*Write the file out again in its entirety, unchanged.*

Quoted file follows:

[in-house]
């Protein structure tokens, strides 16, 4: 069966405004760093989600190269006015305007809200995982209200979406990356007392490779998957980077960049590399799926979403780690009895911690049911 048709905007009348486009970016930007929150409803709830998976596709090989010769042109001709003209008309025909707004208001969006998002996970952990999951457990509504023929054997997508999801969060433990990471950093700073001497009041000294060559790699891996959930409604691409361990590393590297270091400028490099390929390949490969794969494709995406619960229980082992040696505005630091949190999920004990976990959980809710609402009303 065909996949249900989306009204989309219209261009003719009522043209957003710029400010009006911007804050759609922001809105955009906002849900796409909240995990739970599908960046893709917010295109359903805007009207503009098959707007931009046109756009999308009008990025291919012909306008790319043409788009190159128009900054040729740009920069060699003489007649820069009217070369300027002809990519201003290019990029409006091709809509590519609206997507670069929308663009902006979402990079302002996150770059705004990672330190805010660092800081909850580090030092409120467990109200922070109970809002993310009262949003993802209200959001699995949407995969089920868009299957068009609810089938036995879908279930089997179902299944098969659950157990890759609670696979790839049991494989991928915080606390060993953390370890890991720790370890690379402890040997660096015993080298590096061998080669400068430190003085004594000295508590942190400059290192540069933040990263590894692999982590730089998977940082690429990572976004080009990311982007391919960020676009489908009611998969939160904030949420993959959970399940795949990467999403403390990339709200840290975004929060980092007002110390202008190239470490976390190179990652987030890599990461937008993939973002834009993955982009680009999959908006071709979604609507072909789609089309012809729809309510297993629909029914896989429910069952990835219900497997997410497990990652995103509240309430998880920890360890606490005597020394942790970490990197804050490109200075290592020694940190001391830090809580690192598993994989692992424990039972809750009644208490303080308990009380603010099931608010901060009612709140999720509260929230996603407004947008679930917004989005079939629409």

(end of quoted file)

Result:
[in-house]
């Protein structure tokens, strides 16, 4: 069966405004760093989600190269006015305007809200995982209200979406990356007392490779998957980077960049590399799926979403780690009895911690049911 048709905007009348486009970016930007929150409803709830998976596709090989010769042109001709003209008309025909707004208001969006998002996970952990999951457990509504023929054997997508999801969060433990990471950093700073001497009041000294060559790699891996959930409604691409361990590393590297270091400028490099390929390949490969794969494709995406619960229980082992040696505005630091949190999920004990976990959980809710609402009303 065909996949249900989306009204989309219209261009003719009522043209957003710029400010009006911007804050759609922001809105955009906002849900796409909240995990739970599908960046893709917010295109359903805007009207503009098959707007931009046109756009999308009008990025291919012909306008790319043409788009190159128009900054040729740009920069060699003489007649820069009217070369300027002809990519201003290019990029409006091709809509590519609206997507670069929308663009902006979402990079302002996150770059705004990672330190805010660092800081909850580090030092409120467990109200922070109970809002993310009262949003993802209200959001699995949407995969089920868009299957068009609810089938036995879908279930089997179902299944098969659950157990890759609670696979790839049991494989991928915080606390060993953390370890890991720790370890690379402890040997660096015993080298590096061998080669400068430190003085004594000295508590942190400059290192540069933040990263590894692999982590730089998977940082690429990572976004080009990311982007391919960020676009489908009611998969939160904030949420993959959970399940795949990467999403403390990339709200840290975004929060980092007002110390202008190239470490976390190179990652987030890599990461937008993939973002834009993955982009680009999959908006071709979604609507072909789609089309012809729809309510297993629909029914896989429910069952990835219900497997997410497990990652995103509240309430998880920890360890606490005597020394942790970490990197804050490109200075290592020694940190001391830090809580690192598993994989692992424990039972809750009644208490303080308990009380603010099931608010901060009612709140999720509260929230996603407004947008679930917004989005079939629409």